“Palestinian President Mahmoud Abbas put forth a historic U.N. membership bid for an independent state of Palestine on Friday. The formal application drew applause in the assembly when the Palestinian leader raised the document at the podium during his speech at the 66th annual session of the General Assembly.”
For a moment this news made me happy but then I remembered Alexandr Solzhenitsyn:
“When you’re cold, don’t expect sympathy from someone who’s warm.”
I also remembered my time as a student in the American University of Beirut, in the dorms. My roommate returned one weekend from her brother’s wedding and showed me a picture of the house where her brother got married and was going to live with his bride. It was an old stone house. She said it was more than two hundred years old. A house that her great grandfather had built, and where her father grew up, and then her brother and herself and now his children. I remember the feeling I had at the time of pain, of hurt. It was not envy but more a feeling of something lost for me, something I would never have the pleasure to know and experience. As Louis de Bernieres wrote, in Captain Corelli’s Mandolin:
“The ultimate truth is that history ought to consist only of the anecdotes of the little people who are caught up in it.”
Unfortunately I have forgotten most of what I learned in school about the historical facts of World War II. I can never forget however, what my grandparents went through when they were forced to leave their homes in parts of Turkey in 1939 and settle in Lebanon as refugees. The days, months, and years of hardship they encountered. The stories they told about their life, about the people, about the weather, and about the challenges they faced in a foreign country where they did not speak the language, with nothing but the clothes on their backs. That, for me, is history.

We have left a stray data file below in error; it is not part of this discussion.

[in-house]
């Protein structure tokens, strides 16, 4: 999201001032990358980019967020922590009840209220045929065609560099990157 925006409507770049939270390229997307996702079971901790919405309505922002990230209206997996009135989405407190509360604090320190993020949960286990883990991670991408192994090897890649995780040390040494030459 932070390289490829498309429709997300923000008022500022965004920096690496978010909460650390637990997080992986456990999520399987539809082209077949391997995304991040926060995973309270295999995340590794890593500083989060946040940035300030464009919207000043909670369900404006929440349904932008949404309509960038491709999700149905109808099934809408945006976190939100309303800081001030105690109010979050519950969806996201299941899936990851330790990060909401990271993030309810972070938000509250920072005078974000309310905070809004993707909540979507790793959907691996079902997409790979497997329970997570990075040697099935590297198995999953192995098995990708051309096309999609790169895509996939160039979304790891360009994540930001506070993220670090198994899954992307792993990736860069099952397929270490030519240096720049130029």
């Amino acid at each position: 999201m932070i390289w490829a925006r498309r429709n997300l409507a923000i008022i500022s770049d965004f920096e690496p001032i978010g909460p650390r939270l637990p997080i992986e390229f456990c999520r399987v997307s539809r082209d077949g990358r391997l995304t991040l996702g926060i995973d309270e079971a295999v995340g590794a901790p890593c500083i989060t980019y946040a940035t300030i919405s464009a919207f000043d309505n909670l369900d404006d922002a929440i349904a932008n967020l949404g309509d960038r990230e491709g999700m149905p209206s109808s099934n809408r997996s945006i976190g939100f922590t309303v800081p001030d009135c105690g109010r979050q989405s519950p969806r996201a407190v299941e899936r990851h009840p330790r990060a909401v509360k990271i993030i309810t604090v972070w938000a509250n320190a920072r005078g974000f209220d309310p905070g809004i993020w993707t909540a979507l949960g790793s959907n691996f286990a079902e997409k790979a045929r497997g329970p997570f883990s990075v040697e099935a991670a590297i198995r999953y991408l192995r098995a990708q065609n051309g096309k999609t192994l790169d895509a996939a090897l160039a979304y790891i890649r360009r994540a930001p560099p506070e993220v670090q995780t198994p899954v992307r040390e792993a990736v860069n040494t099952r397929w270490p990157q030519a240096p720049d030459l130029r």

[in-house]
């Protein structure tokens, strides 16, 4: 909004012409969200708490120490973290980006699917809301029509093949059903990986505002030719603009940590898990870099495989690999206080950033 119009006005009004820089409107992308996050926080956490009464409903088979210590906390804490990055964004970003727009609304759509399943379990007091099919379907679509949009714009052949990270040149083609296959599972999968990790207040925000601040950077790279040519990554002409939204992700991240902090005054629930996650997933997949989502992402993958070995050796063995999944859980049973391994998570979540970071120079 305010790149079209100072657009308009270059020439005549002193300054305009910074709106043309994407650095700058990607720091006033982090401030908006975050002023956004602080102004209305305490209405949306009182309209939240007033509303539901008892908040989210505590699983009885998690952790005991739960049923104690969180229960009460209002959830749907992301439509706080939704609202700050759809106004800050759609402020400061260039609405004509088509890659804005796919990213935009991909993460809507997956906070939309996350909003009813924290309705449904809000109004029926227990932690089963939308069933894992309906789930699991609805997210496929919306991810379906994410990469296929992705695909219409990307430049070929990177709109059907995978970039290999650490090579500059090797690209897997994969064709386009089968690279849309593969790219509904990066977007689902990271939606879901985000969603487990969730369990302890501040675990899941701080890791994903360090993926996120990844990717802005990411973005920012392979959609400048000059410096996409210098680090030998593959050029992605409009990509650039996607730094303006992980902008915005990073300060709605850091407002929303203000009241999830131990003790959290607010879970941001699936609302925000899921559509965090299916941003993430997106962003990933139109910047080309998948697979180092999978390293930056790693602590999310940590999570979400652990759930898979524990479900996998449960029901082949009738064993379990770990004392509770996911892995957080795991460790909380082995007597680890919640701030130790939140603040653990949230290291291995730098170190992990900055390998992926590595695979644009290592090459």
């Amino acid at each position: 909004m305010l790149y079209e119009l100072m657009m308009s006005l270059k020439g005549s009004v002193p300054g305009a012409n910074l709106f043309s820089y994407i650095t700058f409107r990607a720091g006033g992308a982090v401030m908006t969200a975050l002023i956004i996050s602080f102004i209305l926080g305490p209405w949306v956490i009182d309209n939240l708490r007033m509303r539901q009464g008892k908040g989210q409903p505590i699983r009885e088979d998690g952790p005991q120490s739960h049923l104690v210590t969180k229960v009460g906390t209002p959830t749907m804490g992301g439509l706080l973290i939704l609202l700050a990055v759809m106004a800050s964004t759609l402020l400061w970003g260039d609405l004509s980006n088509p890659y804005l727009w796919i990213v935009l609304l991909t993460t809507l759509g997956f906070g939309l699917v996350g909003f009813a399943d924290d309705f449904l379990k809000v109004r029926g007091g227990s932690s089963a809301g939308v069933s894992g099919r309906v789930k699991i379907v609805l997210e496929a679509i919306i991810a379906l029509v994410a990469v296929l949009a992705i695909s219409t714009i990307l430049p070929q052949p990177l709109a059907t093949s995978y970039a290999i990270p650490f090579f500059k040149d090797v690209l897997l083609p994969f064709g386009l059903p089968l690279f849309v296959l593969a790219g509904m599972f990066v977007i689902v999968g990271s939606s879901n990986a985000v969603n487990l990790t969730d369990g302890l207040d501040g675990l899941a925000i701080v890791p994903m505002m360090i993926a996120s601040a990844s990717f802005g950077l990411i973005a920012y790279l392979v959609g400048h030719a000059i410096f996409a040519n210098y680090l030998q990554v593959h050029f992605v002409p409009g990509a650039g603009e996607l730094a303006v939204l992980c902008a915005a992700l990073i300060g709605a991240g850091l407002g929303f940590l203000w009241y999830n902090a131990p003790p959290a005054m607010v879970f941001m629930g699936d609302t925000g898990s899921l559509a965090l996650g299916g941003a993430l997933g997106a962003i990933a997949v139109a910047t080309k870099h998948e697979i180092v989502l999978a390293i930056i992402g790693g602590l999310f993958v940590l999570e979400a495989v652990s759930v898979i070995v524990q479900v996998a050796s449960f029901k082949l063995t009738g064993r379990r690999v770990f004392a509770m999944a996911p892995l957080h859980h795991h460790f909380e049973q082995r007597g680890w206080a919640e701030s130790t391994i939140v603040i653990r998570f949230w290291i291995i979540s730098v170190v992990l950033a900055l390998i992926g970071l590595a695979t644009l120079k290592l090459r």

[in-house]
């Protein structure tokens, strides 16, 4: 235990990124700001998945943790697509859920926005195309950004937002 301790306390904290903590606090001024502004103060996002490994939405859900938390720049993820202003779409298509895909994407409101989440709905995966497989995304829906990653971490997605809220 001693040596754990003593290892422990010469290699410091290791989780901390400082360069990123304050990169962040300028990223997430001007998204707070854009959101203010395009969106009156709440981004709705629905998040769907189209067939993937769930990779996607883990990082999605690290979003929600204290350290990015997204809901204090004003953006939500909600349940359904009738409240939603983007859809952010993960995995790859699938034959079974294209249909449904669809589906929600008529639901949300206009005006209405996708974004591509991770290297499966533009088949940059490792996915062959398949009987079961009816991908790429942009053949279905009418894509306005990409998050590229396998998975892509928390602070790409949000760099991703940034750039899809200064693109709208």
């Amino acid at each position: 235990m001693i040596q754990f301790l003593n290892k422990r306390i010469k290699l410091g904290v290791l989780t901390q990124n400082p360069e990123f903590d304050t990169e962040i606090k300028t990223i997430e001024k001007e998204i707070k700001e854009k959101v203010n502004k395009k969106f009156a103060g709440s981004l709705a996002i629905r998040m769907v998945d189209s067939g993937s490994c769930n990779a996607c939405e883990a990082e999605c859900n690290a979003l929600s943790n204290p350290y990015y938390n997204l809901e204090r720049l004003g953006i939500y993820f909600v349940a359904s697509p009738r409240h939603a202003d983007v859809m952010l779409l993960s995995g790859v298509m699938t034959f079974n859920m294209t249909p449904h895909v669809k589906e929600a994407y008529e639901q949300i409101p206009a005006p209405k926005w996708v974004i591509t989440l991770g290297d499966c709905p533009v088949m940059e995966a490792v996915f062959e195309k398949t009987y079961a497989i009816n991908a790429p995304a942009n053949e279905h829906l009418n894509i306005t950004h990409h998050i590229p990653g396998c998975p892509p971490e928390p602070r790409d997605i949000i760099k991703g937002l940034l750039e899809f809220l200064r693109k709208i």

“We aspire for and seek a greater and more effective role for the United Nations in working to achieve a just and comprehensive peace in our region that ensures the inalienable, legitimate national rights of the Palestinian people,” said the Palestinian leader. “My people desire to exercise their right to enjoy a normal life like the rest of humanity.”
As I continued to watch the news I heard a woman tell a reporter who asked what she thought about the matter, “It will not happen tomorrow, nor even after a year, but it will happen one day.” Despite the hype around her I could feel the sadness in her voice. The kind of sadness I could relate to, knowing that neither I nor my children will ever know the house, the place my father and grandparents called home.
Anton Chekhov wrote:
“We are accustomed to live in hopes of good weather, a good harvest, a nice love-affair, hopes of becoming rich or getting the office of chief of police, but I’ve never noticed anyone hoping to get wiser. We say to ourselves: it’ll be better under a new tsar, and in two hundred years it’ll still be better, and nobody tries to make this good time come tomorrow.”